How long will this uncertainty last? Well, it’s only just starting to get foggy—or smoggy if you live in Delhi-NCR—and it will take a while before the fog lifts.
Meanwhile, Infosys is now allowing employees to take up ‘gig’ jobs on the side. The rider is that such jobs should be taken up with prior consent of managers and shouldn’t cause a conflict of interest.
Is that another way of saying employees can augment their income by other means because salary hikes will be modest? Or is it just about accepting the reality of moonlighting? We’ll keep an ear on the raging debate!
Talking about foggy outlook, the Indian rupee continues to weaken against the US dollar—it fell below 83 this week and is now projected to touch 85 in a few months. Oh sorry, the rupee isn’t really weakening. It’s the dollar that’s strengthening. Yes, that’s the argument Finance Minister Nirmala Sitharaman offered recently—to much ridicule.
To be fair, Sitharaman isn’t totally wrong. The dollar has strengthened against a whole basket of currencies, and not just against the rupee. But irrespective of the terminology we use, the fact is a weak rupee makes India’s imports costlier, feeds into inflation, jacks up the trade deficit, reduces forex reserves, leads to foreign capital outflows and weakens the economy. So, let’s not get confused and let’s get our house in order, please?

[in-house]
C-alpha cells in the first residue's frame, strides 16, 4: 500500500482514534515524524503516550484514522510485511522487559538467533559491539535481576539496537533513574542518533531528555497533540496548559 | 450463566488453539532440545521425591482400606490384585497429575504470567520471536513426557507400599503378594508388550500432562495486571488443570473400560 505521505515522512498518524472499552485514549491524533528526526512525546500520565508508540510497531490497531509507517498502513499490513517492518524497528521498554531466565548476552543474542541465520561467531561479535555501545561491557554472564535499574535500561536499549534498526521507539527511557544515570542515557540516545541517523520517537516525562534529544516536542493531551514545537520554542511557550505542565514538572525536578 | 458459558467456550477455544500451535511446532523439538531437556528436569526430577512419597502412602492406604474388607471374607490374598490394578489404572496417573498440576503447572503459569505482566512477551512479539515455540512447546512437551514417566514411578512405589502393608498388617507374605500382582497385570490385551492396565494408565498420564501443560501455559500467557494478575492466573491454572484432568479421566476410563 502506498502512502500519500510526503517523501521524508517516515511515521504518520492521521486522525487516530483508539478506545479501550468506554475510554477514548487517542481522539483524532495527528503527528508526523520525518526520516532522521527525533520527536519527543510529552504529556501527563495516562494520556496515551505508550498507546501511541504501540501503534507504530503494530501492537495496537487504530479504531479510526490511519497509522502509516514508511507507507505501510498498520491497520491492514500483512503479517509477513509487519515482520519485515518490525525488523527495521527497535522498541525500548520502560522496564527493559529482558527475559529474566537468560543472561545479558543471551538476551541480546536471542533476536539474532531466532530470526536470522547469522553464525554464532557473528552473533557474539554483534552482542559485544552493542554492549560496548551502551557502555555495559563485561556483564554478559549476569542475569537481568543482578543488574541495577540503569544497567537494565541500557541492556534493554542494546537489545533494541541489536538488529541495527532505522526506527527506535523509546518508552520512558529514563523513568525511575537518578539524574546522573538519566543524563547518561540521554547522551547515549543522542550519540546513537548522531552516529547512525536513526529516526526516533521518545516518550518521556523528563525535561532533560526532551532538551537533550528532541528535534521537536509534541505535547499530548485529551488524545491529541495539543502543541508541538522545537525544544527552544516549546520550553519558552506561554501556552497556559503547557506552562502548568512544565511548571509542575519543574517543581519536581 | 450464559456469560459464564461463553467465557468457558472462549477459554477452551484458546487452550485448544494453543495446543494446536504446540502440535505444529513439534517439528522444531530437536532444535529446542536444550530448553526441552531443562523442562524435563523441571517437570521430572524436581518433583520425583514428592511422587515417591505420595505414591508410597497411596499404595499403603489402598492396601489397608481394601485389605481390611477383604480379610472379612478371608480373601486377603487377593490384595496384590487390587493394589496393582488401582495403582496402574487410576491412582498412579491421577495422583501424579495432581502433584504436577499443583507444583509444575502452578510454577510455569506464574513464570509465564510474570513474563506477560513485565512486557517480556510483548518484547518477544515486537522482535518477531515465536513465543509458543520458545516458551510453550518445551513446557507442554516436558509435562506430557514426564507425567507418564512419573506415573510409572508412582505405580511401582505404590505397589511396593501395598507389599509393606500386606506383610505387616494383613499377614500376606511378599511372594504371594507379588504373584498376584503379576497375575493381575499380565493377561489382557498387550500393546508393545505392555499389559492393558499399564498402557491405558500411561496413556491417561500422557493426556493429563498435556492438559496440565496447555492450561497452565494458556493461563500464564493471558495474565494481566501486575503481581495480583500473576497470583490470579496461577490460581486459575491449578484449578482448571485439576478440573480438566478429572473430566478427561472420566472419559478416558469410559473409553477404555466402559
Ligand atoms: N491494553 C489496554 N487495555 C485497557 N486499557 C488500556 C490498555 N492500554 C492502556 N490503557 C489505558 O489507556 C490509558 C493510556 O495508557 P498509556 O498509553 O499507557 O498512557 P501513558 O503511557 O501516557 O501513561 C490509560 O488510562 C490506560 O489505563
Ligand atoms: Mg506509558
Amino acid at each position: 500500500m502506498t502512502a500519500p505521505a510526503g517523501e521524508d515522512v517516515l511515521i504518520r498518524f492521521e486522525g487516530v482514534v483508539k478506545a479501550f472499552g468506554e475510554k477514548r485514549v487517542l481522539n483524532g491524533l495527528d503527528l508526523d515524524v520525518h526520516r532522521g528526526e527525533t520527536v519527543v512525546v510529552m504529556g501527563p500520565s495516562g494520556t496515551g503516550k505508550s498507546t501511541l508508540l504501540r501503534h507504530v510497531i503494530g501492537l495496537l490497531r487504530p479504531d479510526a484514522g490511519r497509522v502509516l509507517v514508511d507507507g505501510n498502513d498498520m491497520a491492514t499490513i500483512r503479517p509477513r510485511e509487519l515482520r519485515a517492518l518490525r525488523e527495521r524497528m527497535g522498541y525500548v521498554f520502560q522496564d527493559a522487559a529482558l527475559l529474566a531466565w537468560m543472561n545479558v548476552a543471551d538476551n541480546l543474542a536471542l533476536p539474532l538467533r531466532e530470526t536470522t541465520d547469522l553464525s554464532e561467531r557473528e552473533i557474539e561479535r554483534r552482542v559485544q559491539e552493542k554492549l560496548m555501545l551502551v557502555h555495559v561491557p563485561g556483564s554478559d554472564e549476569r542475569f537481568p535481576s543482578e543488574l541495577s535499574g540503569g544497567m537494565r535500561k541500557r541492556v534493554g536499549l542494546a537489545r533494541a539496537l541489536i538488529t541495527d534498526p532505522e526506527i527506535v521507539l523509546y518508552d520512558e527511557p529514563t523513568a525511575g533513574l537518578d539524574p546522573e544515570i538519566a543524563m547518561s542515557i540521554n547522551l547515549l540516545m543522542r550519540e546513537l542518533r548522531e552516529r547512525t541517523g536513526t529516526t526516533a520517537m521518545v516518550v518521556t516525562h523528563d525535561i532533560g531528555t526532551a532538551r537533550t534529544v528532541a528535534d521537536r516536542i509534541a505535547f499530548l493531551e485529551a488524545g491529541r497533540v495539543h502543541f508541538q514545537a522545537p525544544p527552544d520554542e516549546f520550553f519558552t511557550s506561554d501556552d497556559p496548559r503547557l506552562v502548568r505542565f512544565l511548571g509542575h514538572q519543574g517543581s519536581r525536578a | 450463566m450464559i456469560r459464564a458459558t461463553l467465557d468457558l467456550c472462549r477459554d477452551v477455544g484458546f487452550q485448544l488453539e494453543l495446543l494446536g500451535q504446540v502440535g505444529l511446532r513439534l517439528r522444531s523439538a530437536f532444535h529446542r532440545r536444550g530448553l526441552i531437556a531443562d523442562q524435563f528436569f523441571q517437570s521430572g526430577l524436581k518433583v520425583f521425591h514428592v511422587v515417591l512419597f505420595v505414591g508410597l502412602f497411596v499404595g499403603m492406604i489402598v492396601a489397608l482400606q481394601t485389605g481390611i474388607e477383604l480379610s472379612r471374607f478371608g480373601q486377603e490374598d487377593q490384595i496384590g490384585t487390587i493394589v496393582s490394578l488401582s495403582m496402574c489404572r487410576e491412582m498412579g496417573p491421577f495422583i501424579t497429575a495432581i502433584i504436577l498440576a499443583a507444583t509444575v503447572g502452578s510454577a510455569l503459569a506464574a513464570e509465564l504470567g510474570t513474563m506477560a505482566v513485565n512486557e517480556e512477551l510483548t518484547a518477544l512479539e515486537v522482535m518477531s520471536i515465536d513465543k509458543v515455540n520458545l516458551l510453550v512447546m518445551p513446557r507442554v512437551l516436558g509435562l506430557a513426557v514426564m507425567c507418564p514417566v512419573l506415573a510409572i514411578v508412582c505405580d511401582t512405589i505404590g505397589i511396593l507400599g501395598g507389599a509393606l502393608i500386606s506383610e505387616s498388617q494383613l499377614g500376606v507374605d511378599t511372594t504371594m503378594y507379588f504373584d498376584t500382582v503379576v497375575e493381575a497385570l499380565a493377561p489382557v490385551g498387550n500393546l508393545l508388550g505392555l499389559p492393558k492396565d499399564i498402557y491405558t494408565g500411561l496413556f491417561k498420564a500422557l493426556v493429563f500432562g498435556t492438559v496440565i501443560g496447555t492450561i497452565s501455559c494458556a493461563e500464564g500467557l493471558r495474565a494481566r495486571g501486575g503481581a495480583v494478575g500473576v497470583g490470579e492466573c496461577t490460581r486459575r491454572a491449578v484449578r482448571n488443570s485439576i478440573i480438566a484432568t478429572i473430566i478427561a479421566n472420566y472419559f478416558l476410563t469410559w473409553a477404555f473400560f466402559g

Meanwhile, a member of the Reserve Bank of India’s monetary policy committee has said the central bank should now hold interest rates to avoid stalling an economic recovery.
Wait, what? Hasn’t everyone been saying the RBI should increase rates to control inflation that has remained above its target for the past many months?
Indeed, that’s true. The RBI has lifted rates by 190 basis points since May. Add other liquidity tightening measures, and the overall impact would be around 250 basis points, according to MPC member Jayant Varma.
Varma was among the earliest to push for rate hikes. But at the MPC’s most recent meeting late last month he cautioned about weak growth. “It is dangerous to push the policy rate well above the neutral rate in an environment where the growth outlook is very fragile,” he said, according to the minutes of the meeting released late last week.
What explains this apparent about-turn? Well, you see, monetary policy transmission acts with a lag of a few quarters. So, the impact of the rate hikes will begin showing only by next year. Varma argues that if the RBI keeps increasing rates for too long, it will severely impact GDP growth.
For those unfamiliar or uninterested in how monetary policy works, think of it as drinking whiskey or vodka or whatever your poison is. You take one sip and feel nothing. So, you take another. And another. And another. Until you get a brain fog and wake up with a hangover!
The lettuce wins
If you think India’s situation is cloudy, just look at the UK for some comfort. Liz Truss resigned this week after just six weeks as British prime minister. Truss quit after the unplanned tax cuts she announced—and later retracted—dragged the pound lower, pushed borrowing costs higher, roiled financial markets, and drove investors away.